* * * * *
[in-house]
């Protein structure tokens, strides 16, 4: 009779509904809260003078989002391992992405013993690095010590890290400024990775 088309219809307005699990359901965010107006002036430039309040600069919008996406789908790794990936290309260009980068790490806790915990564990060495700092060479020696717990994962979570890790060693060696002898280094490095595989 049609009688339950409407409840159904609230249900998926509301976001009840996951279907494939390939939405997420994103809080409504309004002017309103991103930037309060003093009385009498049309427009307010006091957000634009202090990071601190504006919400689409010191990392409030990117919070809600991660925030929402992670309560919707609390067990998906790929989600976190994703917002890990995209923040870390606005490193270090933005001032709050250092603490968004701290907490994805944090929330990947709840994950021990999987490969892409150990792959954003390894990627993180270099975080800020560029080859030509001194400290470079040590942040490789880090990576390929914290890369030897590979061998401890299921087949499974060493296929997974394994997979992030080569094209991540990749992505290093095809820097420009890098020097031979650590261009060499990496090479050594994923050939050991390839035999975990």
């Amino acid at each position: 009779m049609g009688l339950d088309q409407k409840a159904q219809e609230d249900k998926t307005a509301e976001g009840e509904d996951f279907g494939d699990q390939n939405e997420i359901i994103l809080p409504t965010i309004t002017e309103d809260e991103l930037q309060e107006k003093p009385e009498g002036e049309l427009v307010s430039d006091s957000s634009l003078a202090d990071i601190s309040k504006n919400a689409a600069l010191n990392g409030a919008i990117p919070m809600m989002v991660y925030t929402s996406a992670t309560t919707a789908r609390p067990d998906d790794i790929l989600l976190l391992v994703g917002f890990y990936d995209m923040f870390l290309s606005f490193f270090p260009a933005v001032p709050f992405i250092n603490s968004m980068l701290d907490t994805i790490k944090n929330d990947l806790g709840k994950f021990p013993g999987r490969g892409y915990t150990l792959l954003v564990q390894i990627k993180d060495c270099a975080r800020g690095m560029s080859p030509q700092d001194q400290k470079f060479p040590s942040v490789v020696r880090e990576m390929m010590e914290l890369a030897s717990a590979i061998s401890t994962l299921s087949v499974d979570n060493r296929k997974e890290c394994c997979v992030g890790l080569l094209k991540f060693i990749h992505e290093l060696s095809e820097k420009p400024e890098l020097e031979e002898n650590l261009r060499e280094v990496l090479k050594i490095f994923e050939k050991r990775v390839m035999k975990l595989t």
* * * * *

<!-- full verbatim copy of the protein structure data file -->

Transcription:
[in-house]
């Protein structure tokens, strides 16, 4: 009779509904809260003078989002391992992405013993690095010590890290400024990775 088309219809307005699990359901965010107006002036430039309040600069919008996406789908790794990936290309260009980068790490806790915990564990060495700092060479020696717990994962979570890790060693060696002898280094490095595989 049609009688339950409407409840159904609230249900998926509301976001009840996951279907494939390939939405997420994103809080409504309004002017309103991103930037309060003093009385009498049309427009307010006091957000634009202090990071601190504006919400689409010191990392409030990117919070809600991660925030929402992670309560919707609390067990998906790929989600976190994703917002890990995209923040870390606005490193270090933005001032709050250092603490968004701290907490994805944090929330990947709840994950021990999987490969892409150990792959954003390894990627993180270099975080800020560029080859030509001194400290470079040590942040490789880090990576390929914290890369030897590979061998401890299921087949499974060493296929997974394994997979992030080569094209991540990749992505290093095809820097420009890098020097031979650590261009060499990496090479050594994923050939050991390839035999975990």
């Amino acid at each position: 009779m049609g009688l339950d088309q409407k409840a159904q219809e609230d249900k998926t307005a509301e976001g009840e509904d996951f279907g494939d699990q390939n939405e997420i359901i994103l809080p409504t965010i309004t002017e309103d809260e991103l930037q309060e107006k003093p009385e009498g002036e049309l427009v307010s430039d006091s957000s634009l003078a202090d990071i601190s309040k504006n919400a689409a600069l010191n990392g409030a919008i990117p919070m809600m989002v991660y925030t929402s996406a992670t309560t919707a789908r609390p067990d998906d790794i790929l989600l976190l391992v994703g917002f890990y990936d995209m923040f870390l290309s606005f490193f270090p260009a933005v001032p709050f992405i250092n603490s968004m980068l701290d907490t994805i790490k944090n929330d990947l806790g709840k994950f021990p013993g999987r490969g892409y915990t150990l792959l954003v564990q390894i990627k993180d060495c270099a975080r800020g690095m560029s080859p030509q700092d001194q400290k470079f060479p040590s942040v490789v020696r880090e990576m390929m010590e914290l890369a030897s717990a590979i061998s401890t994962l299921s087949v499974d979570n060493r296929k997974e890290c394994c997979v992030g890790l080569l094209k991540f060693i990749h992505e290093l060696s095809e820097k420009p400024e890098l020097e031979e002898n650590l261009r060499e280094v990496l090479k050594i490095f994923e050939k050991r990775v390839m035999k975990l595989t």